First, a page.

PUR Classic FM-2000B Review
Pros: Extracts chlorine
Cons: Doesn’t make water taste, didn’t really remove lead or salts, mediocre flow rate
Compare to Similar Products
PUR Classic FM-2000B
|Price||$25 List||$35 List|
$34.99 at Amazon
$139.95 at Amazon
|Check Price at Amazon||$27 List|
$28.99 at Amazon
|Pros||Extracts chlorine||Fantastic at removing impurities, makes great tasting water, inexpensive||Inexpensive for an under the sink filter, removes tons of lead and chlorine||Inexpensive, removes tons of chlorine||Removes chlorine, relatively inexpensive|
|Cons||Doesn't make water taste, didn't really remove lead or salts, mediocre flow rate||Smaller capacity, takes some time to refill and refilter||Filtered water didn't taste amazing, didn't remove minerals well||Didn't do well in our lead or salt removal tests||Doesn't impress at removing lead or dissolved salts|
|Bottom Line||If you are looking for a good faucet mount water filter, we feel you should look elsewhere||Doing a fantastic job in most of our tests, this filter combines amazing performance with an even better price||If you are set on an under the sink filter and are shopping on a budget, this is the perfect choice||If you are set on a faucet mount filter, then the SAFF-100 is your best bet||Surprisingly, we found this printer to be a big disappointment and performed quite poorly on the whole|
|Rating Categories||PUR Classic FM-2000B||ZeroWater 10-Cup Pi...||APEC WFS-1000||Brita SAFF-100||Brita Everyday Pitcher|
|Lead Removal (25%)|
|Chlorine Removal (25%)|
|Salt Removal (25%)|
|Specs||PUR Classic FM-2000B||ZeroWater 10-Cup Pi...||APEC WFS-1000||Brita SAFF-100||Brita Everyday Pitcher|
|Replacement Schedule||Lasts up to 3 months||18,000 mg of disolved solids; 1-40 gallons||Every 12 months||Every 100 gallons or 4 months||Brita Standard (White) Filter: every 40 gallons (about 2 months)|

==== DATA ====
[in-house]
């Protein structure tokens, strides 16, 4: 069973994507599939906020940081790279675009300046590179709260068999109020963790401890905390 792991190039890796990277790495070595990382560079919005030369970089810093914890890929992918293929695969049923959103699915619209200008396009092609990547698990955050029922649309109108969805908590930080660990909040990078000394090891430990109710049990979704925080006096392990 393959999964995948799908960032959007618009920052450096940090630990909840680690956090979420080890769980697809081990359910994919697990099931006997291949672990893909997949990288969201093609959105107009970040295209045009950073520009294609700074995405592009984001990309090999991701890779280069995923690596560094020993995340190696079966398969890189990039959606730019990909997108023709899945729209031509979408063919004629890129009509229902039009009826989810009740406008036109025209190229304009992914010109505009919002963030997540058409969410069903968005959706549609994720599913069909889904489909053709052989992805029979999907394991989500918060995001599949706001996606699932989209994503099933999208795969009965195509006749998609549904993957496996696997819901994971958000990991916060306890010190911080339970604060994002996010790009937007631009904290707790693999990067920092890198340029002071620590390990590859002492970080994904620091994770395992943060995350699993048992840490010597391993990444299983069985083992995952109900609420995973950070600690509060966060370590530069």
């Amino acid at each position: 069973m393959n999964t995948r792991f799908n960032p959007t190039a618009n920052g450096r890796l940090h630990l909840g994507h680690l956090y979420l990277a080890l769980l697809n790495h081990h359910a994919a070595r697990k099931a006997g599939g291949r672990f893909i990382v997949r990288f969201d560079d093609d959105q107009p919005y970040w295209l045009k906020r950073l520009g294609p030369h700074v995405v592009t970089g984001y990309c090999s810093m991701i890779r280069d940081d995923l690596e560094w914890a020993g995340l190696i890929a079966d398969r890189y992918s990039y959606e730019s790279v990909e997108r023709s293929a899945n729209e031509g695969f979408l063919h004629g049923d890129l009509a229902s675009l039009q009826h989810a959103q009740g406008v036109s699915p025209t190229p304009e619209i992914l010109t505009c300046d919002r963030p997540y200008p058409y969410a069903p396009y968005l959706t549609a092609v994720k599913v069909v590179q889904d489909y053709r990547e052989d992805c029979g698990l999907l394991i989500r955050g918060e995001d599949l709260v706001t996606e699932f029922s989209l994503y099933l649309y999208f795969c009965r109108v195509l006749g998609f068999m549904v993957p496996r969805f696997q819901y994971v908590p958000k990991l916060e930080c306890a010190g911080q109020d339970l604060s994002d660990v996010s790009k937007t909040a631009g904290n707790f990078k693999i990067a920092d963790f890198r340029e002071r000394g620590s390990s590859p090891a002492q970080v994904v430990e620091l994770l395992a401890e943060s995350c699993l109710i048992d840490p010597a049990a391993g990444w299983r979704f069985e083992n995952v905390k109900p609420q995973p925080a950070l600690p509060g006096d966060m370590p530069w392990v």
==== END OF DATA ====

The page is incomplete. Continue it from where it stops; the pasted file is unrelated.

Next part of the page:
1 for $13
2 for $22
|2 for $30
4 for $40
8 for $90
12 for $115
16 for $150
|Stages 1-3 for $40||1 for $19||Standard: 1 for $7, 3 for $15|
|Pure Water to Waste Water Ratio||N/A||N/A||N/A||N/A||N/A|
|Gallons Per Day (GPD)||N/A||N/A||N/A||N/A||N/A|
|NSF/ANSI certified for lead removal||Yes||Yes||No||Yes||No|
|NSF/ANSI certified for organic contaminants removal||Yes||No||No||Yes||No|
Our Analysis and Test Results
The FM-2000B finished very near the bottom of the group, only really outperforming the Nanan Healthy Faucet. The Brita SAFF-100 — another faucet mount filter — did quite a bit better and only costs about $10 more. The ZeroWater Pitcher is one of the best filters that we have seen to date and only costs about $15, making it very, very difficult to recommend the PUR when there are other alternatives that are so much better for only a slight increase in cost.
To really compare and contrast the abilities of water filters, we bought the top products available on the market today and tested them head-to-head in a variety of water purification challenges. Our results for the PUR are described below, highlighting what it did well and where it fell flat.